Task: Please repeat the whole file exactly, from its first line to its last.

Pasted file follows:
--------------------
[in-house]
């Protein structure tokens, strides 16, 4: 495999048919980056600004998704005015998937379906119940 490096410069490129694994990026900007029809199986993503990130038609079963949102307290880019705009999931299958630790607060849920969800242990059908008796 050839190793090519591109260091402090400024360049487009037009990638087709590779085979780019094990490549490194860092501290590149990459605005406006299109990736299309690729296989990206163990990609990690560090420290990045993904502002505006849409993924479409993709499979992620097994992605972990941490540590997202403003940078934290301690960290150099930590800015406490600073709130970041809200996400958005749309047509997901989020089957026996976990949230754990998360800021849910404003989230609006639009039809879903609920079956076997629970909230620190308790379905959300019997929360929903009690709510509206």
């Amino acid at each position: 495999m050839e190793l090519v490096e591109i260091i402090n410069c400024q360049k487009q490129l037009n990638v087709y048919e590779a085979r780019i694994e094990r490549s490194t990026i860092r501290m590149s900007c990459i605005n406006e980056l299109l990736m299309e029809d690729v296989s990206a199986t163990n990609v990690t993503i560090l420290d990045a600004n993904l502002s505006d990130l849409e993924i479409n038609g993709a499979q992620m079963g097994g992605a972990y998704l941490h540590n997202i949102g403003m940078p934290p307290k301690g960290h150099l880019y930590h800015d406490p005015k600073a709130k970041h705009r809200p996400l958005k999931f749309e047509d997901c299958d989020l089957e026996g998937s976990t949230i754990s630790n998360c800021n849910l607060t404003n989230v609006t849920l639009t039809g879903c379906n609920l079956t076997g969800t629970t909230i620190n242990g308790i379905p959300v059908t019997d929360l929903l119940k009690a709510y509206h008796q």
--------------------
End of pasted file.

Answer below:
[in-house]
């Protein structure tokens, strides 16, 4: 495999048919980056600004998704005015998937379906119940 490096410069490129694994990026900007029809199986993503990130038609079963949102307290880019705009999931299958630790607060849920969800242990059908008796 050839190793090519591109260091402090400024360049487009037009990638087709590779085979780019094990490549490194860092501290590149990459605005406006299109990736299309690729296989990206163990990609990690560090420290990045993904502002505006849409993924479409993709499979992620097994992605972990941490540590997202403003940078934290301690960290150099930590800015406490600073709130970041809200996400958005749309047509997901989020089957026996976990949230754990998360800021849910404003989230609006639009039809879903609920079956076997629970909230620190308790379905959300019997929360929903009690709510509206």
């Amino acid at each position: 495999m050839e190793l090519v490096e591109i260091i402090n410069c400024q360049k487009q490129l037009n990638v087709y048919e590779a085979r780019i694994e094990r490549s490194t990026i860092r501290m590149s900007c990459i605005n406006e980056l299109l990736m299309e029809d690729v296989s990206a199986t163990n990609v990690t993503i560090l420290d990045a600004n993904l502002s505006d990130l849409e993924i479409n038609g993709a499979q992620m079963g097994g992605a972990y998704l941490h540590n997202i949102g403003m940078p934290p307290k301690g960290h150099l880019y930590h800015d406490p005015k600073a709130k970041h705009r809200p996400l958005k999931f749309e047509d997901c299958d989020l089957e026996g998937s976990t949230i754990s630790n998360c800021n849910l607060t404003n989230v609006t849920l639009t039809g879903c379906n609920l079956t076997g969800t629970t909230i620190n242990g308790i379905p959300v059908t019997d929360l929903l119940k009690a709510y509206h008796q």